I completed elementary, kept growing, went with the junior high nurse to buy what my grandfather called my unmentionables - soft-cupped brassieres, panties, sanitary belts and napkins - then stood in my bedroom, confounded by the hooks and straps, ashamed when my grandfather would no longer meet my eyes when I came in from the outhouse. From him, I learned that I was the daughter of Eve, a danger to myself, a temptation to those around me. Couldn't wear pants, only skirts that covered my knees. Couldn't wear makeup or jewelry to draw the attention of men. Couldn't cut my hair, which was my veil of modesty. Couldn't preach because Paul said so. Suffer not a woman. When revival came and the Spirit descended, the sisters who were slain fell flat on their backs, arms raised to heaven, ecstatic in their possession, and I was the one whose charge it was to hasten forward and cover their legs with the lap cloths that they themselves had sewn so that their modesty might be maintained. What would it feel like, I wondered, to give myself over so completely, to fall under such a spell? But not even the fear that I would spend my eternal life in hell brought the call that would lead me to kneel at the altar, lay myself at the feet of the Lord, and the church people noticed. I learned to pretend the conviction I did not feel, to pray with my mouth open, my eyes closed, my hands raised to heaven. I was saved - couldn't they see? Born again. It was a lie I didn't realize I was living, a way to survive the surly dictates of that thing called faith.

Excerpted from In the Kingdom of Men by Kim Barnes. Copyright © 2012 by Kim Barnes. Excerpted by permission of Knopf, a division of Random House, Inc. All rights reserved. No part of this excerpt may be reproduced or reprinted without permission in writing from the publisher.

Membership Advantages
  • Reviews
  • "Beyond the Book" backstories
  • Free books to read and review (US only)
  • Find books by time period, setting & theme
  • Read-alike suggestions by book and author
  • Book club discussions
  • and much more!
  • Just $10 for 3 months or $35 for a year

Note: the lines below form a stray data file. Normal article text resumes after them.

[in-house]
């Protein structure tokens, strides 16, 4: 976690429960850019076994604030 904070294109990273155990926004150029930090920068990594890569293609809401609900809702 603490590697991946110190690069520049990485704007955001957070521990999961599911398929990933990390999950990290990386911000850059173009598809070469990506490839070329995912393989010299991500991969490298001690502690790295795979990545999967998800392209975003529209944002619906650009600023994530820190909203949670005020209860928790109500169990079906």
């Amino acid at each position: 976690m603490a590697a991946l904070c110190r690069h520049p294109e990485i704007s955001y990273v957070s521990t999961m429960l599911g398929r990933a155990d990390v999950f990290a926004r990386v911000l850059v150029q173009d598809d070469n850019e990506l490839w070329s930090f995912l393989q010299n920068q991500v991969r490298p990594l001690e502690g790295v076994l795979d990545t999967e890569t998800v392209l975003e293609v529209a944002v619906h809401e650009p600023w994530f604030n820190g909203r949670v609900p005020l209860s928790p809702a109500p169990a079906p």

• More about membership!

Support BookBrowse

Become a Member
and discover your next great read!

Join Today!

Book Discussion
Book Jacket
The Opposite of Everyone
by Joshilyn Jackson

"Quirky and appealing characters, an engaging story, and honest dialogue make this a great book!"
- BookBrowse

About the book
Join the discussion!

Editor's Choice

  • Book Jacket: Holding Up the Universe
    Holding Up the Universe
    by Jennifer Niven
    Jennifer Niven's spectacular Holding Up the Universe has everything that I love about Young ...
  • Book Jacket: Coffin Road
    Coffin Road
    by Peter May
    From its richly atmospheric opening to its dramatic conclusion, Peter May's Coffin Road is a ...
  • Book Jacket: The Guineveres
    The Guineveres
    by Sarah Domet
    It's a human need to know one's own identity, to belong to someone, to yearn for a place ...

First Impressions

  • Book Jacket

    Victoria
    by Daisy Goodwin

    Daisy Goodwin breathes new life into Victoria's story, and does so with sensitivity, verve, and wit." - Amanda Foreman

    Read Member Reviews

Win this book!
Win All the Gallant Men

All The Gallant Men

The first memoir by a USS Arizona survivor, 75 years after Pearl Harbor.

Enter

Word Play

Solve this clue:

K Y Eyes P

and be entered to win..

Books that     
entertain,
     engage

 & enlighten

Visitors can view some of BookBrowse for free. Full access is for members only.

Join Today!

Your guide toexceptional          books

BookBrowse seeks out and recommends books that we believe to be best in class. Books that will whisk you to faraway places and times, that will expand your mind and challenge you -- the kinds of books you just can't wait to tell your friends about.

 
X

Free Weekly Newsletter

Keep up with what's happening in the world of books:
Reviews, previews, interviews and more!



Spam Free: Your email is never shared with anyone; opt out any time.